Her mentor, Dr. Schinazi supports Christina’s hypothesis. He stated, "Christina demonstrates a lot of imagination, maturity, and knowledge as well as a rare perceptive mind. She is motivated, determined, and driven. These qualities should serve her well as she tackles challenging problems and modulations expected from intense scientific research such as those proposed to tame and reset the immune system with JAK inhibitors in HIV infected persons."

In 2005, Howard Hughes Medical Institute launched the Med Into Grad Initiative to address the growing gap between basic biology and medicine and offered grants to enhance or initiate PhD programs that would provide students with a better understanding of medicine and pathobiology. The ACTSI was granted an HHMI Med Into Grad award to develop the Certificate Program in Translational Research and enhance the understanding of and an appreciation for medically relevant principles by future PhD biomedical researchers at Emory and our partner institutions.

“There is nothing clinical like this in the PhD program and that was one of the reasons I wanted to do the CPTR. The PhD program is very much slanted towards basic science. They want to shape you into an academic scientist and everything that can allow you to succeed in a laboratory environment, which is good, but it doesn’t allow you to see the other side if you desire to develop a drug or use academia as a foundation to do other things that can be more broad reaching,” said Gavegnano.

In fall 2010, RETCD launched the CPTR and to date, 16 PhD students and postdocs have completed the program, 11 are currently enrolled for a second year, and seven new students are beginning the program this fall. “The goal of the program is to help students bridge the gap between basic and clinical/translational research and gain a better appreciation of clinical/translational research and hopefully apply that knowledge in their future research careers,” said Tangpricha.

Gavegnano is currently a post-doc fellow in Schinazi’s lab testing the JAK inhibitor. “I’m personally using the understanding of what happens to a drug after preclinical. The translational process is something Dr. Schinazi is familiar with but I knew nothing. When you have a new drug I now know what you have to do to get it in the clinic. At first it was a class and now it is a reality,” she said. Day-to-day Gavegnano works to further the drug in vitro and in vivo through wet lab work, primate models (studies) at Yerkes Primate Research Center, data analysis, sharing her work through abstracts/publications, and writing grants to keep the ball rolling. She is immediately using what she learned in the CPTR in a real-life setting.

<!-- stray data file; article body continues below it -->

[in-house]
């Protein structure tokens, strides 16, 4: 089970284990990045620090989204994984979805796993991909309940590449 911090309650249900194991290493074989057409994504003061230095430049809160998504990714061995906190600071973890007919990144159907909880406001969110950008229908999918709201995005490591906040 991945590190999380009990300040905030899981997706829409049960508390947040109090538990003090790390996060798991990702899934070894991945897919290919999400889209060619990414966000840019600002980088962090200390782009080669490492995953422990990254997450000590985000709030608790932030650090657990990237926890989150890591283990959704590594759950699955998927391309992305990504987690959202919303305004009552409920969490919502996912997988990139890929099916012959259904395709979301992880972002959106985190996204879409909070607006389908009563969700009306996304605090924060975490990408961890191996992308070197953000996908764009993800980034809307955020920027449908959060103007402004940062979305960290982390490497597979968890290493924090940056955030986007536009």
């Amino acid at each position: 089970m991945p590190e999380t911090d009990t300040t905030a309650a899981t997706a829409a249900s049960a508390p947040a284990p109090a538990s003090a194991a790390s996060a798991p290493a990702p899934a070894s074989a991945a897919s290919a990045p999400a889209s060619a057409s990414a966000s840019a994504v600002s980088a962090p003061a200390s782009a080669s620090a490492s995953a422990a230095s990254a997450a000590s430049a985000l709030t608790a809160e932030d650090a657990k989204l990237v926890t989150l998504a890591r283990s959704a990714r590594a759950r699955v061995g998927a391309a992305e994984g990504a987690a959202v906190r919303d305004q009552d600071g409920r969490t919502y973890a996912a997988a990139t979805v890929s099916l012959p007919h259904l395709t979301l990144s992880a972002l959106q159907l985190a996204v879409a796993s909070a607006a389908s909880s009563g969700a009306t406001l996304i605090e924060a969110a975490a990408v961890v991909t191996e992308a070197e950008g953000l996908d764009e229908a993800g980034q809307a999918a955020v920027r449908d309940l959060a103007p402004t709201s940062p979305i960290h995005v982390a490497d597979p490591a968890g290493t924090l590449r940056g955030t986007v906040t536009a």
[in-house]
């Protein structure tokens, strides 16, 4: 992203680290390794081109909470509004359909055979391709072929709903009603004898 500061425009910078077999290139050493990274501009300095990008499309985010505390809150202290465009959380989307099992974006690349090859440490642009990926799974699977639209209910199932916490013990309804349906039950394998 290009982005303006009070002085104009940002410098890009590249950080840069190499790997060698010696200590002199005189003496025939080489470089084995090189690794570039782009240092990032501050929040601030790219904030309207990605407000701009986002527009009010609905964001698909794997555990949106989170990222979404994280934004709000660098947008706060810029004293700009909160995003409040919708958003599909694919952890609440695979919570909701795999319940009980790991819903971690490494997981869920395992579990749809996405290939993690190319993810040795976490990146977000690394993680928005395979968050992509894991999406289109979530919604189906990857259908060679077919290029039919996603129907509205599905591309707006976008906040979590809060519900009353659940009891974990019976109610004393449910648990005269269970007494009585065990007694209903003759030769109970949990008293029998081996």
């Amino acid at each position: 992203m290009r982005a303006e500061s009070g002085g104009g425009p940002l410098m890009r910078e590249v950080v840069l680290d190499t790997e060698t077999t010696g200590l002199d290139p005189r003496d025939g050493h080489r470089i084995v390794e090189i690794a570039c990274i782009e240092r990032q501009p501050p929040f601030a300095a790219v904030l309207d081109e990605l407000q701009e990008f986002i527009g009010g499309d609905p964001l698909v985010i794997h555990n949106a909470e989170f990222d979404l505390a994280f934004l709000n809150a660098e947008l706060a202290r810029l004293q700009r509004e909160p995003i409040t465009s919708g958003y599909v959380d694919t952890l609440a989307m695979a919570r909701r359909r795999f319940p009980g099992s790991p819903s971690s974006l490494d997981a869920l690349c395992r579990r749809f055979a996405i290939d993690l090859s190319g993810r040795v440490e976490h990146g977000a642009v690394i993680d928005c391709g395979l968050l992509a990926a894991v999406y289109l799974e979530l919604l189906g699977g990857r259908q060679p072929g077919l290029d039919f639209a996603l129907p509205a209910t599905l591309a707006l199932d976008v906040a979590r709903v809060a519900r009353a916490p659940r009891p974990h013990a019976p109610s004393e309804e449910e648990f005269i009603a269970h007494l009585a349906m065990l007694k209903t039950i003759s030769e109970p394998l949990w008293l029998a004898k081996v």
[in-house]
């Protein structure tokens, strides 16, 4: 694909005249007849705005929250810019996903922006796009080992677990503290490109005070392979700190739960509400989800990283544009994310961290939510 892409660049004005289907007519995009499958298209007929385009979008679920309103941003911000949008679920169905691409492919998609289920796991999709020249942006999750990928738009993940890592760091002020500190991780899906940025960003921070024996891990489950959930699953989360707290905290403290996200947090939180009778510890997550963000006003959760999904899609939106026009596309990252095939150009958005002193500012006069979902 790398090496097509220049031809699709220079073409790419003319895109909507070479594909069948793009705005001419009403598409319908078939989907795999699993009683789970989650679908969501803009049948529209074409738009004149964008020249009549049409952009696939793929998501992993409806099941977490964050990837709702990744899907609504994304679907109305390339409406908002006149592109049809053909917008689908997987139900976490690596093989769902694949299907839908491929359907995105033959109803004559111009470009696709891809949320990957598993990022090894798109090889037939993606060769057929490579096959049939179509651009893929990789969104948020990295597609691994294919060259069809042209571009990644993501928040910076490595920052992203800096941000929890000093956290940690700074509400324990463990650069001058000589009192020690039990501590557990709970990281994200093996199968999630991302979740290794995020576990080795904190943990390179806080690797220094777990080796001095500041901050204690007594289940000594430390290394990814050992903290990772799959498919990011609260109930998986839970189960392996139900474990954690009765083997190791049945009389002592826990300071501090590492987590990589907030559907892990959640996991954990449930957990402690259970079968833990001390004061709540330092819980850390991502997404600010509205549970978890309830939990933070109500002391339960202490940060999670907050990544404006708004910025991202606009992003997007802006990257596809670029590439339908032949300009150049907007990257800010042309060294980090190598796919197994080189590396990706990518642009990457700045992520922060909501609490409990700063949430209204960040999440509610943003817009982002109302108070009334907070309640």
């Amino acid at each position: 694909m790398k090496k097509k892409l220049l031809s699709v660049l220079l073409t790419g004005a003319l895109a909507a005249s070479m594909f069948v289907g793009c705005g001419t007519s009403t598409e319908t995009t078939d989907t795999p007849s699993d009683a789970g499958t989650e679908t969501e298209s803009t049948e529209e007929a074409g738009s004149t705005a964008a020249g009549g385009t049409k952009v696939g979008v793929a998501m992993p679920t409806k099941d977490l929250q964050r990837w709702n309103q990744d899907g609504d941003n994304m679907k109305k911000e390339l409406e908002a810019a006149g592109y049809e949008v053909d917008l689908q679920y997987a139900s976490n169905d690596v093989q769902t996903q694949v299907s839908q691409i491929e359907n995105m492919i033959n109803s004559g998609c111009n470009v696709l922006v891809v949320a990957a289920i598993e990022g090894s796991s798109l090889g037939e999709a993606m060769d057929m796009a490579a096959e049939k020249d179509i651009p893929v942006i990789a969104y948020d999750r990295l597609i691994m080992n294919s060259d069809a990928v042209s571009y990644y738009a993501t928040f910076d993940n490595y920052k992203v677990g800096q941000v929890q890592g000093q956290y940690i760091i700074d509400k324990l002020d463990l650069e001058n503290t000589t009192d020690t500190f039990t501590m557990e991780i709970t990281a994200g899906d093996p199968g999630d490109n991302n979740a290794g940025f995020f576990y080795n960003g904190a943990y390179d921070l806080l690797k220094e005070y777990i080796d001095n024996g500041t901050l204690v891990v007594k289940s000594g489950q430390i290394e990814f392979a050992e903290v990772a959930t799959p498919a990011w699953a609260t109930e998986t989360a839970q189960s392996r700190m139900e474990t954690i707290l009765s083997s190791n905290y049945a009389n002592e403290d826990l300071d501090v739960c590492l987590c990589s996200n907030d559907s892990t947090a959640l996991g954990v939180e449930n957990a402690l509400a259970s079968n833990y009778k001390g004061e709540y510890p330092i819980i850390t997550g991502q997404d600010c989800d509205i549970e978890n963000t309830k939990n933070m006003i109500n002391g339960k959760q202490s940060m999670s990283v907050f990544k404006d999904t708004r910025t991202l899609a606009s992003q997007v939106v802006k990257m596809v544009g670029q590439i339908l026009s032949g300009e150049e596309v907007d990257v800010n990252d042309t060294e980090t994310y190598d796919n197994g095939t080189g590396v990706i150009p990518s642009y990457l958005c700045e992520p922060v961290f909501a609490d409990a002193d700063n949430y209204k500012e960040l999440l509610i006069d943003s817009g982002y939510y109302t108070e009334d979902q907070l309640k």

ACTSI does not stop with the CPTR. The partnership between Emory University, Morehouse School of Medicine, and Georgia Institute of Technology also sponsors the Kauffman FastTrac Tech Venture Course for entrepreneurs, the Capstone Design Course, the Academic & Industry Intersection Annual Conference, and a joint Georgia Research Alliance position identifying ACTSI-supported work ready to translate into a startup company. The ACTSI’s RETCD also offers a Master of Science in Clinical Research through Emory’s Laney Graduate School and MSM, including a KL2-Mentored Clinical and Translational Research Scholars Program and a TL1-Medical Scientist Training.

The ACTSI is a city-wide partnership between Emory University, Morehouse School of Medicine, and Georgia Institute of Technology and is one of a national consortium striving to improve the way biomedical research is conducted across the country. The consortium, funded through the National Center for Advancing Translational Sciences, part of the National Institutes of Health’s Clinical and Translational Science Awards, shares a common vision to translate laboratory discoveries into treatments for patients, engage communities in clinical research efforts, and train the next generation of clinical investigators.

Read more about a student’s path to industry using the CPTR